If you or someone you know is experiencing domestic violence, contact 1800 Respect (1800 737 732)
In between an interview with a caller who was in an abusive relationship and an interview with domestic violence campaigner Rosie Batty, radio presenter Bianca Dye revealed her own terrifying experience with domestic violence.
The segment on 97.3 FM Brisbane was in response to the horrific murder of Gold Coast mother Teresa Bradford in the news this week. Bianca Dye described an experience she had had in her early 20s after breaking up with a man who 'couldn't handle' her confidence. He showed up at her house intoxicated, punched her twice and choked her, then passed out.
"I was terrified. I was crying in the kitchen with a knife in my hand because he punched me twice, he threw my Jack Russell up against the wall, he cracked a rib and he choked me."
She added that she was okay and she didn't end up pressing charges, but she says that she was shaken.
"It was a horrible situation and it was only the one time," she said. "I stayed in the kitchen wrapped in a towel with a knife and just sat there all night shivering and scared.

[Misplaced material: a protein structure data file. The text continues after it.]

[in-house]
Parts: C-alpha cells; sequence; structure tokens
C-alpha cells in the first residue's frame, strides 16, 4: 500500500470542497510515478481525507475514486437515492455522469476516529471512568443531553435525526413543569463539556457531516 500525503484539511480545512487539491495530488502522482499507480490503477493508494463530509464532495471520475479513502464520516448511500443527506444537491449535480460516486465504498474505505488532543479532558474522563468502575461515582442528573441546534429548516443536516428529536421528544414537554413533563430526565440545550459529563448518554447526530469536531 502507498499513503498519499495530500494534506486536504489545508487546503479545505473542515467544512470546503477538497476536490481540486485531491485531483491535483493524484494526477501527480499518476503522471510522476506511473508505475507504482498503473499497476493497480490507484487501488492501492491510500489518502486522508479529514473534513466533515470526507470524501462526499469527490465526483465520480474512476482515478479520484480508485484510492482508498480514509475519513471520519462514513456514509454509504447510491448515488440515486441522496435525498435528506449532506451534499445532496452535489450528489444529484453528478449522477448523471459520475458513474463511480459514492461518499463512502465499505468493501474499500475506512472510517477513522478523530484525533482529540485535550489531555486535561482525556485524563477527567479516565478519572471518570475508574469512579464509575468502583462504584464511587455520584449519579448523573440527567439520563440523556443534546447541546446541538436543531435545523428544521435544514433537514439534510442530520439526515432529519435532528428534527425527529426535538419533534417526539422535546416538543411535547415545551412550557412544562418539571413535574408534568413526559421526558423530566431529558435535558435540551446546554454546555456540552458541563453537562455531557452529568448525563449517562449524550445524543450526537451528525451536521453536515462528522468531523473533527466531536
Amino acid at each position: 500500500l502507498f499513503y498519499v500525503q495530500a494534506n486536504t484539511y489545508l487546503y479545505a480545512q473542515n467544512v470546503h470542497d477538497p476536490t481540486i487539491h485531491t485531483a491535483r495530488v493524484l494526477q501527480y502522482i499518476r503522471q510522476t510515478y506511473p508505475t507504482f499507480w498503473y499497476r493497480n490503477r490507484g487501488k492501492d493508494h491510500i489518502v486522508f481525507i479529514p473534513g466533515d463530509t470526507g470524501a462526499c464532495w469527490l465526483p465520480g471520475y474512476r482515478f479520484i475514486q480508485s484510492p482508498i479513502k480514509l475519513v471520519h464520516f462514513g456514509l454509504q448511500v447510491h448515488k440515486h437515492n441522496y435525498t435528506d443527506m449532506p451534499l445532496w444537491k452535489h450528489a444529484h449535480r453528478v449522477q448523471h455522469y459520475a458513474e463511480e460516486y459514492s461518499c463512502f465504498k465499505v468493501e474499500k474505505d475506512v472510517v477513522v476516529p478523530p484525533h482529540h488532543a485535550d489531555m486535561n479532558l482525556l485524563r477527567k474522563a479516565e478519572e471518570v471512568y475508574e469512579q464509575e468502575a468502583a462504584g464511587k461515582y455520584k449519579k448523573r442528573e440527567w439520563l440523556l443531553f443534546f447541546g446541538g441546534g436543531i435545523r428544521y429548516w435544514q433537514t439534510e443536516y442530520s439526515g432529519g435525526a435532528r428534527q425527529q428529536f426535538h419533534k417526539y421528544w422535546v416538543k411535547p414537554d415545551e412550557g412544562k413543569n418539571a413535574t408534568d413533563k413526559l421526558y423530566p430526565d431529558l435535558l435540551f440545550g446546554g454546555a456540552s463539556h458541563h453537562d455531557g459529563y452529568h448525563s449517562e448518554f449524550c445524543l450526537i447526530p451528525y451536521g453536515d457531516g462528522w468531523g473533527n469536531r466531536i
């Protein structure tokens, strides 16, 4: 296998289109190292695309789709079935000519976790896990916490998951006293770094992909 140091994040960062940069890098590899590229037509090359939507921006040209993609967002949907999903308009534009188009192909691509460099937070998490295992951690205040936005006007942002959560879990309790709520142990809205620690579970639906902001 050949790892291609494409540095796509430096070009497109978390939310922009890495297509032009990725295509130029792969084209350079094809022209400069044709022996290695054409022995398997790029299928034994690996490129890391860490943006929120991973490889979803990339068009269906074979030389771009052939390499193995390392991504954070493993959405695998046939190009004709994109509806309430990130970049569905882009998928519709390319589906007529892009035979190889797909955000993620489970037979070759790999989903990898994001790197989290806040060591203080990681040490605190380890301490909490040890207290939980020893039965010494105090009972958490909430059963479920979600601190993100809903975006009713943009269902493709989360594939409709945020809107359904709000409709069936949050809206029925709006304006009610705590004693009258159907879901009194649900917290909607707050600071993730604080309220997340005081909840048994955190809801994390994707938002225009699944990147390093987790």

"The next morning I woke up and he was gone, and I never saw him again."
She emphasised that it can happen to anyone, and that you live in hope that it won't happen again. But she was most shocked by the victim-blaming.
"But this is what's frightening," she said. "One of my family members actually said to me, 'Yeah but you must have done something to provoke him.'"
Bianca then interviewed Rosie Batty about Teresa Bradford's story and what women can do to get out of an abusive situation.
"The system has failed so many women who are trying to escape violence in their homes," Batty said.
She said that the first step for people living in fear should be to call 1800 RESPECT.
"It is incredibly important to speak to someone who understands and can connect you with the right people."
Listen to the full interview here: